# I need some help with a safe.

1. Nov 3, 2005

### xPAGANx

I have a safe that is bolted to a floor in one of my companies buildings. I need to move the safe to a new location.

Does anyone know of any kind of company that does this sort of thing?

I appreciate any help.

2. Nov 3, 2005

### Danger

Usually if a safe is bolted down, it's because it isn't heavy enough to be rated as a 'cash' unit. There should be concrete-anchored studs that come through the bottom from the floor and have nuts on the inside. Just undo the nuts and lift the thing straight up off of the studs. If they can't be undone, cut them or torch them off.

3. Nov 3, 2005

4. Nov 3, 2005

### Pengwuino

Ahem, trying to "move" a safe eh? :P

5. Nov 3, 2005

### hypatia

I was hopeing he needed help cracking a safe...I've always wanted to do that.

6. Nov 3, 2005

### Danger

If it's cash rated, be prepared to need several thousand dollars worth of equipment and at least a full day to do it. The UL label will indicate how tough it is.

7. Nov 3, 2005

### matthyaouw

There is one of those safes where I work. The first one we had, the door fell off for no particular reason, and the second, they bolted quite firmly to....

wait for it...

A table. Not a big table, not a table that was attached to the ground, just a table weighing less than the safe itself. The only way that would have prevented a theft would be by making it harder to fit the thing through doors.

8. Nov 3, 2005

### wolram

Hmmm, well, i know a little on the subject, anything over £50,000 will get my
interest.

9. Nov 3, 2005

### Pengwuino

And where do you work again?

10. Nov 3, 2005

### matthyaouw

Psh, I'm not telling you that. I got a good thing going as security manager here.

11. Nov 3, 2005

### xPAGANx

Thanks for the responses. It isn't a huge safe, but it is heavy. It certainly won't fit in my car lol. I would guess it is like a 2.5' x 2.5' x 2.5' cube. It might even be just a little bigger. I thought I might rent a Uhaul, but I'm not even sure how to get the bolts out. That is why I wanted someone to do it for me.

12. Nov 3, 2005

### Danger

I certainly hope that you weren't in that position when the table thing was implemented. :tongue:
Bloody hell, that was good for a belly laugh. It's like the people I met when I was locksmithing who thought that putting on a $10 deadbolt would make their home burglar-proof. I refused to sell anything less than a D4471 Weiser (about$50 at the time), so I lost a lot of potential income to the hardware store.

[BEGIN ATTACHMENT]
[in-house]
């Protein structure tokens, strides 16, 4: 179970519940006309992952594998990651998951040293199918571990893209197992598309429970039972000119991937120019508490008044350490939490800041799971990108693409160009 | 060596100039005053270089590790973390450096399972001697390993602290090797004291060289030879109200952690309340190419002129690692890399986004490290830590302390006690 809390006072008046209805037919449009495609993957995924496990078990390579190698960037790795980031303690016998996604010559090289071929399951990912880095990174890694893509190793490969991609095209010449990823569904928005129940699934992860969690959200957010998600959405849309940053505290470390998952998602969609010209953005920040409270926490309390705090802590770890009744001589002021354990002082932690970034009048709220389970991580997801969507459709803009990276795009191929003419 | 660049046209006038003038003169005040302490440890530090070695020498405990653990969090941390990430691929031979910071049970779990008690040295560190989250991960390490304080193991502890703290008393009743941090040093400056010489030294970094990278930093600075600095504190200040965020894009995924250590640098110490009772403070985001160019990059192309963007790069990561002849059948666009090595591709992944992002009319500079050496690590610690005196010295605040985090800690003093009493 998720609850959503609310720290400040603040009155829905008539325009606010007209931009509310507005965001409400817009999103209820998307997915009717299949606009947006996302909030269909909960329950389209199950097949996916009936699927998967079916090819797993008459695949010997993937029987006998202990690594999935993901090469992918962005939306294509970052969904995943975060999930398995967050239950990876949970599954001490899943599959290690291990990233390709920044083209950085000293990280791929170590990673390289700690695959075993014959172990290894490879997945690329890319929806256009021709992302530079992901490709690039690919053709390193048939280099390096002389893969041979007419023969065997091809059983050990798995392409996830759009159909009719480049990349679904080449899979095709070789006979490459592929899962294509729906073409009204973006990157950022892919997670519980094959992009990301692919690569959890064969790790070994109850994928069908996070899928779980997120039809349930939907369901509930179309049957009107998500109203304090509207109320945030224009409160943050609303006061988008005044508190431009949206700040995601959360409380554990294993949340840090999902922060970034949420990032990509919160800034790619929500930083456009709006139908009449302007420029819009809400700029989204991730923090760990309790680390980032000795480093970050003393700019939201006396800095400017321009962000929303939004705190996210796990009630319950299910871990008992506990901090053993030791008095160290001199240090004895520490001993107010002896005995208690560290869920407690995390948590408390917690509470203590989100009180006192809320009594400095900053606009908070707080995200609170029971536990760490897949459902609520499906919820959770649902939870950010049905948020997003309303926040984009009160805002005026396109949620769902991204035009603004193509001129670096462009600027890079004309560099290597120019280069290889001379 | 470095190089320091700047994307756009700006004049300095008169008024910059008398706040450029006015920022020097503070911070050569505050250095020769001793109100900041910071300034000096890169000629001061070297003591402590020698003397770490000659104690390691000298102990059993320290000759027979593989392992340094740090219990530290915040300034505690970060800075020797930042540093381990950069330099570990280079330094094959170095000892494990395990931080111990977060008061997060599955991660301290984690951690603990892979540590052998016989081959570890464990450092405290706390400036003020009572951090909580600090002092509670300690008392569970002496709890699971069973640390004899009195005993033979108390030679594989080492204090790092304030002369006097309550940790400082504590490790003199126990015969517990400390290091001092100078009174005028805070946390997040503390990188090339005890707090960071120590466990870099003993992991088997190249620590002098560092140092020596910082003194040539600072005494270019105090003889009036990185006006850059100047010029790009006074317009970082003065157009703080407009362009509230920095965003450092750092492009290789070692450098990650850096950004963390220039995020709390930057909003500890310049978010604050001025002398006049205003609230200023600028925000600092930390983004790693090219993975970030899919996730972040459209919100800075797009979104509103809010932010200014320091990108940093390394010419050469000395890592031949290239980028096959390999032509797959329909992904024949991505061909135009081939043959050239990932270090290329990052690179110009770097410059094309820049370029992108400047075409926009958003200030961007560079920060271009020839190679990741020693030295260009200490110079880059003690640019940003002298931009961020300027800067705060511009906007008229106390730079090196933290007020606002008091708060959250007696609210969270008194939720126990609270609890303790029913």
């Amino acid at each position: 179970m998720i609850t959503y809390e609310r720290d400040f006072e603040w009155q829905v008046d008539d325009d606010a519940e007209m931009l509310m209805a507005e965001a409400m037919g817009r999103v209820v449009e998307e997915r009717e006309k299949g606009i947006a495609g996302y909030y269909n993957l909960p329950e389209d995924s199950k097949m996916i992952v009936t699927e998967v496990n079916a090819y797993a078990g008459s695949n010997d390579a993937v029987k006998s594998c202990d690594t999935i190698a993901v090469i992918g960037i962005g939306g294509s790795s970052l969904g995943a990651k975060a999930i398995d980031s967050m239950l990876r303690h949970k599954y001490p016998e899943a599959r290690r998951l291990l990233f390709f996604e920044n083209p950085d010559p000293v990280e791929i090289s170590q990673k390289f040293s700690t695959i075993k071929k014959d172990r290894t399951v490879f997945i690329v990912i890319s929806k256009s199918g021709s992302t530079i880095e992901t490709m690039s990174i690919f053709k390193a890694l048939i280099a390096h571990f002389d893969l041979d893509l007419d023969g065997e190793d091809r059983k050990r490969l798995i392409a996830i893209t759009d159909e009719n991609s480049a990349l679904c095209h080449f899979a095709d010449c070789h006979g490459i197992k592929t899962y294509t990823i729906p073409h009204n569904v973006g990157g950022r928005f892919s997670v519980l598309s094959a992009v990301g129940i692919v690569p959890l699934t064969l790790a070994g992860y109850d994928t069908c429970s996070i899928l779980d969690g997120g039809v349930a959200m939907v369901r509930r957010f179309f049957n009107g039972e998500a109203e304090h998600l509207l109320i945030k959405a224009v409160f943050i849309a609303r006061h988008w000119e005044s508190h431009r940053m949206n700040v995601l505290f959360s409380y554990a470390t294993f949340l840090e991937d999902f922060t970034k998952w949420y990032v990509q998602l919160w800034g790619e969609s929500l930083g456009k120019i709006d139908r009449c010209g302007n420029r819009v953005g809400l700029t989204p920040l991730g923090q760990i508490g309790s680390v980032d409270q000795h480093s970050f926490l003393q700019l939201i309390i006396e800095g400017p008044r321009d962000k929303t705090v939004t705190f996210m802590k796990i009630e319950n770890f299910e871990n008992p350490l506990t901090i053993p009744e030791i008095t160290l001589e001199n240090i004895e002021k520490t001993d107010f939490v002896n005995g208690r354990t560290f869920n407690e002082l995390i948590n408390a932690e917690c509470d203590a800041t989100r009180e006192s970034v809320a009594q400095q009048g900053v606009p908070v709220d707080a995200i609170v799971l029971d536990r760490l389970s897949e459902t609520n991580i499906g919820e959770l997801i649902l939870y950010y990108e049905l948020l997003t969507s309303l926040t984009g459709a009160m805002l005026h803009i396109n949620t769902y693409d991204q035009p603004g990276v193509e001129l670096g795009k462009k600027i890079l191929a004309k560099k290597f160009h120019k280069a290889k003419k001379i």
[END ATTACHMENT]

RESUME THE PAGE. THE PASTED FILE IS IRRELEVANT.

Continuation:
xPAGANx, if there are nuts on the inside, just try a good solid wrench first. Next would be a cold chisel. Heating them with a torch might make the nuts easier to turn. As a last resort, oxy/acetylene can be used with relative safety as long as you limit the exposure time (and ensure good ventilation). A cut-off wheel on a grinder can work too.

Last edited: Nov 3, 2005
13. Nov 4, 2005

### matthyaouw

I'm not really. It was a sad attempt at a joke :tongue:

14. Nov 4, 2005

### Mk

15. Nov 4, 2005

### wolram

I would never ever no way do anything i thought was illegal.

16. Nov 4, 2005

### Moonbear

Staff Emeritus

17. Nov 4, 2005

### Mk

This would be a good place to put the rofl smilie: :rofl:

18. Nov 4, 2005

### Danger

You can't keep someone out who really wants in. The point is to try and make it so that whatever is inside isn't worth the trouble it takes to get at it.
Those double-cylinder deadbolts are actually against the building code in Calgary for that very reason. A lot of people have been found cooked by the door with a broken key in their hand because they turned it the wrong way or before it was fully inserted. The Medeco company, who make excellent locks, have a compromise solution. It's a T-turn adapter that clamps onto the head of a regular key, which you then leave in the inner cylinder unless you're vacating the house. Then you pull it out and take it with you.

19. Nov 4, 2005

### JamesU

20. Nov 4, 2005

### Moonbear

Staff Emeritus
That would generally be the case for me. A burglar would be sorely disappointed if they broke into my place unless they wanted to lug out heavy furniture down two flights of stairs. Nothing else is worth much. I own very little jewelry, and when I travel, I just take it with me (even so, it has more sentimental than monetary value). The same for my computer, it's always where I am.

My grandparents used to have their house broken into every winter when they went to FL. We eventually found out it was because they'd notify the police that the house would be vacant, and then the police would post the address on a bulletin board of houses to watch...right out where all the criminals coming in could see it too.

My grandmother got so fed up one year that before leaving, she put notes in all the drawers saying things like, "the last burglars got everything," or, "sorry, there's nothing left." When my dad got the inevitable call that the house had been broken into again, he went in to meet the cops and found one of them sitting on the end of the bed in front of the dresser just dying of laughter at the notes. It worked. The burglar had only opened the one dresser and left. :rofl: